Lawmakers will reconvene in Jefferson City this week with one main focus: quelling crime.
Governor Mike Parson used his constitutional authority to call legislators back to the capitol earlier this month. The Republican outlined specific areas in which he would like lawmakers to focus on passing in an attempt to curb violent crime across the state.
The six wide-ranging policy proposals are aimed at are:
Unlawful transfer of aweapon to a minor
Changes the penalty for this offense from a Class A misdemeanor to a Class E Felony.
Endangering the welfare of a child
The proposal would add an offense for knowingly giving a minor a firearm for any weapons offense.
A pretrial witness protection fund
A fund that would provide security and protection for witnesses and their associates in certain criminal proceedings.
Witness statement admissibility
This measure would allow the use of an initial witness statement regardless of their appearance in court out of fear of retribution.
This legislation would let juvenile offenders be tried as adults if they committed either violent crime of unlawful use of a weapon or armed criminal actions. It wouldn’t necessarily mean the juvenile would be tried as an adult, but this would give courts the option.
Removing residency requirement for St. Louis Police Officers
This proposal would eliminate the existing residency requirement for public safety employees in the City of St. Louis. The department is down several hundred officers and this measure looks to repeal that requirement to recruit new officers outside of the City’s limit.
Local lawmakers said despite the ongoing pandemic, crime continues to rise.
”Crime is up. We see it right here in St. Joseph with all of these drive-by shootings,” said Rep. Sheila Solon, R-St. Joseph. “There has been an uptick and our governor has a background in law enforcement and so he’s trying to give all of the municipalities and cities and law enforcement agencies all of the tools that they need, including the prosecutors, to get these violent criminals off the streets.”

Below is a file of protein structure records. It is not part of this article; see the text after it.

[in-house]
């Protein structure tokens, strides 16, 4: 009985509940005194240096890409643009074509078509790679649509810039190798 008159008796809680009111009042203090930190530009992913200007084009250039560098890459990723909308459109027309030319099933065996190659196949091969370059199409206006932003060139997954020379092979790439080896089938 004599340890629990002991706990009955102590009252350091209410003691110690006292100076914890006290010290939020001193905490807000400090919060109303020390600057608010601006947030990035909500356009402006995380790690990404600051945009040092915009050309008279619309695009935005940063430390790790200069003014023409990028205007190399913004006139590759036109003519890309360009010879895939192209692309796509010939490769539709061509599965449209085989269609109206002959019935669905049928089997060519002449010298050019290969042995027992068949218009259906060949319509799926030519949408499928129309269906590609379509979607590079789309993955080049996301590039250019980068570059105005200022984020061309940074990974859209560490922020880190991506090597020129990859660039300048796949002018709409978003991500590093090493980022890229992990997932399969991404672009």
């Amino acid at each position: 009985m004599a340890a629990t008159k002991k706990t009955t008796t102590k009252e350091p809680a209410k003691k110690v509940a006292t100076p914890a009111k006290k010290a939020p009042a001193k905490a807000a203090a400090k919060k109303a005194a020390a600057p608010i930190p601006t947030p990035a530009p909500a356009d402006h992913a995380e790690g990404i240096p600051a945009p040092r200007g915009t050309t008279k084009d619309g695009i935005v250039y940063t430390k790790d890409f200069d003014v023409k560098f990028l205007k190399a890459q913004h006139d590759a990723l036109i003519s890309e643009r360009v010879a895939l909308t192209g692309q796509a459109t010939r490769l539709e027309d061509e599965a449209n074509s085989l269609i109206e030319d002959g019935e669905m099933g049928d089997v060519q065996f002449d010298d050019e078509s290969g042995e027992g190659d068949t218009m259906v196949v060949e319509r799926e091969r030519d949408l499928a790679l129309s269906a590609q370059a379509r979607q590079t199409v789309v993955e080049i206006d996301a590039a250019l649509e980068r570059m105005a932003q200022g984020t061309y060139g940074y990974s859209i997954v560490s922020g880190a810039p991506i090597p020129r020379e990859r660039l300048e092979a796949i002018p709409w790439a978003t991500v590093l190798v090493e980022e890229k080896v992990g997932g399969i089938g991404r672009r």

But unlike some other states that are considering police reforms in the wake of racial injustice protests, Missouri lawmakers will focus on measures that would strengthen laws and put more pressure on violent offenders. The leader of the Missouri Legislative Black Caucus said he was disappointed that police reform is not on the table.
Sen. Tony Luetkemeyer, R-Parkville, applauded the scope of the special session, saying it would give law enforcement agencies and prosecutors the tools they need to keep violent offenders off the streets.
Luetkemeyer, a practicing attorney, said special sessions in Missouri are set up so that the governor essentially decides what areas lawmakers are to debate over. Other issues, Luetkemeyer said, won’t be considered because it doesn’t fall under the parameters of the call of the special session.
”So if it does not fall within the narrow set of six categories of legislation that the governor wants to see, it’s not proper to bring up during special,” Luetkemeyer said.
Even with the specific policy parameters in place, it doesn’t mean the legislature has to pass all or any of the measures Parson wants the legislative body to consider.
While the worst of the crime is in St. Louis and Kansas City, Parson called it a “Missouri problem.”
“All of this is unacceptable,” Parson said. “We are better than that in Missouri, and we must hold violent criminals accountable for their actions.”
St. Louis and Kansas City both had among the highest homicide rates in the nation in 2019, and the trend is far worse in 2020. Both cities are seeing higher numbers of murders than at this point last year.
Solon said another possible solution already is underway to the south of St. Joe as an increased number of federal law enforcement agents are in Kansas City as a part of Operation Legend. In addition to roughly 400 federal agents already working in Kansas City, the new surge of 225 agents range from the FBI, DEA, ATF and the U.S. Marshals.
The Associated Press contributed to this report.